Wednesday, September 8, 2010

Cleaning as Practice

Cleaning is a humble activity but it can be a rewarding activity. Personally, I do not think anyone should do cleaning full time for the rest of their lives and we encourage our staff to have something else going on in their lives than cleaning as people who do, do better in cleaning. However, while engaged in cleaning, I think it is worthwhile to do it as a practice, a place to hone skills that are required in other domains. At Zenith Cleaners, we have always maintained that cleaning is much more than cleaning. As someone engaged in every aspect of cleaning, I think it can be a practice that helps develop vital skills, if one is attuned to learning even from humble activities and one does not think that the cleaning activity somehow diminishes them..

In cleaning, there are opportunities to stretch yourself mentally, physically and spiritually. Recently, we started a new cleaning engagement which I assigned to myself. I was almost certain at the beginning that it was impossible to complete the tasks within the time that we needed to complete them to have a profitable relationship. But I decided to take a risk by allowing myself to think that I could complete the required tasks in about 60% of the time it would normally take without compromising on quality. I set that goal for myself and was able to achieve it consistently, without compromising on quality. This required stretching myself - improving my speed while remaining present so as not to miss anything. Achieving that goal required practicing how to do more with less (less time, less resources, etc.)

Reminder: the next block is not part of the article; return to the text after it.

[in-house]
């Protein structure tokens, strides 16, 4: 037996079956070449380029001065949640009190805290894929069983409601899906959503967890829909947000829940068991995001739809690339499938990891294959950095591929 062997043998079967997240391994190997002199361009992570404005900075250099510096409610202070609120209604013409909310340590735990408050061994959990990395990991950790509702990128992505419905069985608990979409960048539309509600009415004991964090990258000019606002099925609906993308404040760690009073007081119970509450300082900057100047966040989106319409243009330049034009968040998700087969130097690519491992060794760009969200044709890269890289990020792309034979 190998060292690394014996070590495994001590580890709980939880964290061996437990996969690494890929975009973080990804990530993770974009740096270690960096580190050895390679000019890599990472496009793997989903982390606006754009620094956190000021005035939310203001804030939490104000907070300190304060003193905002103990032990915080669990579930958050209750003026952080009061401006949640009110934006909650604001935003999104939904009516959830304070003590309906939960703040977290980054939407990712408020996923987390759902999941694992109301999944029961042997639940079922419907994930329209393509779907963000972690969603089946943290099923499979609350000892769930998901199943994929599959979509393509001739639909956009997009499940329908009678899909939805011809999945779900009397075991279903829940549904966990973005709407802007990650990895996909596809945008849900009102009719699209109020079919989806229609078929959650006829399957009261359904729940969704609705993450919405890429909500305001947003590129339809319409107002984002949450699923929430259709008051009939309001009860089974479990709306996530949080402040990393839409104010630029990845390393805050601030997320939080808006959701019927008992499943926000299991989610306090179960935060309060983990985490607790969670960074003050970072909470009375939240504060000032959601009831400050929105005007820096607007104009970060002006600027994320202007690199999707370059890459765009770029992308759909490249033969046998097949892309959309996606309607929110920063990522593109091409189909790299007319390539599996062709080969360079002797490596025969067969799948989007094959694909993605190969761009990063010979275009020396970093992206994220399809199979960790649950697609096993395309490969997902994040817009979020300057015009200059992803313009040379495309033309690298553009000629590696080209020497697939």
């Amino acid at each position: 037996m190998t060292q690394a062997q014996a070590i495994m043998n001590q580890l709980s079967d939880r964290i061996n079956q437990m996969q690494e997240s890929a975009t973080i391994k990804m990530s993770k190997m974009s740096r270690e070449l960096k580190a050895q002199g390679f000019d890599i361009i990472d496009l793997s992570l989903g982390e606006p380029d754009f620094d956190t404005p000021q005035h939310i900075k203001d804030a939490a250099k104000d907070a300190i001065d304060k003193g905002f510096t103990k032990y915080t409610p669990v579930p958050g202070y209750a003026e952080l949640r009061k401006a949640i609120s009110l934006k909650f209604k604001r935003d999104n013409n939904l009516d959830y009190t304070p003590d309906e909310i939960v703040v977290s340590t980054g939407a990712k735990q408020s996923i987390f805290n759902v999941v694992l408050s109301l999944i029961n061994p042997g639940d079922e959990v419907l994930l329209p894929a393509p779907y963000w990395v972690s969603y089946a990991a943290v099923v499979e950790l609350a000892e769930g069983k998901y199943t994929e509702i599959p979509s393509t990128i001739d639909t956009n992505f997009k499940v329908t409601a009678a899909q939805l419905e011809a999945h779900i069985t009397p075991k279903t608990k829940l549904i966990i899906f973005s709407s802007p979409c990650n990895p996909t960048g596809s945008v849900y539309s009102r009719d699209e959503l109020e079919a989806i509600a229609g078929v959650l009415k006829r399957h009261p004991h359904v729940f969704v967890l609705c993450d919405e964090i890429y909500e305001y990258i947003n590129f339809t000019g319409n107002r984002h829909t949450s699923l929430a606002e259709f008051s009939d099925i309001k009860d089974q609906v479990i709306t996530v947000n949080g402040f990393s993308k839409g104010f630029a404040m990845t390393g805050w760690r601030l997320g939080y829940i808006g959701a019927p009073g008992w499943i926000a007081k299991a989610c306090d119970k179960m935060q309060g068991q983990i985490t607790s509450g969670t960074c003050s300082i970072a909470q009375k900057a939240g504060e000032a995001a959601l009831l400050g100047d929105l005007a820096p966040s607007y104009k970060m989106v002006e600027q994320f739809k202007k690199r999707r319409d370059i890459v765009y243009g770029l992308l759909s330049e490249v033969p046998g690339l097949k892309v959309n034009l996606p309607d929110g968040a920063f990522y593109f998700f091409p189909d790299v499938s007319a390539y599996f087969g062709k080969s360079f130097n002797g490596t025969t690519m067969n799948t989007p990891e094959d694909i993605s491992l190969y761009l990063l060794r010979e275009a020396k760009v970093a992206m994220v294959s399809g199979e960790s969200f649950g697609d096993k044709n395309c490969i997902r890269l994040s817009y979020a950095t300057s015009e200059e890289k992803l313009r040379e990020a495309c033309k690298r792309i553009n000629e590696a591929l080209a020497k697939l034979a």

I am presently in transition to a new project and I am glad for the opportunity to practice much needed skills: concentration, operating under a tight time and resource budget, improvisation, practicing presence, testing and stretching my limits. I think of Karate Kid, learning how to fight by waxing cars. It seems to me that approach is much more rewarding for everyone than if he simply went to the gym or a training arena to train his hands.

Cleaning is not just about keeping someone else's space clean. Depending on one's perspective, the cleaner may benefit much more from the process than the beneficiary of the cleaning task and I think understanding and experiencing ways a cleaner may benefit from the activity makes it much more rewarding for everyone. As a cleaner, you probably will not be cleaning for the rest of your life but while you are doing it, why not fully participate and experience what makes cleaning rewarding for you.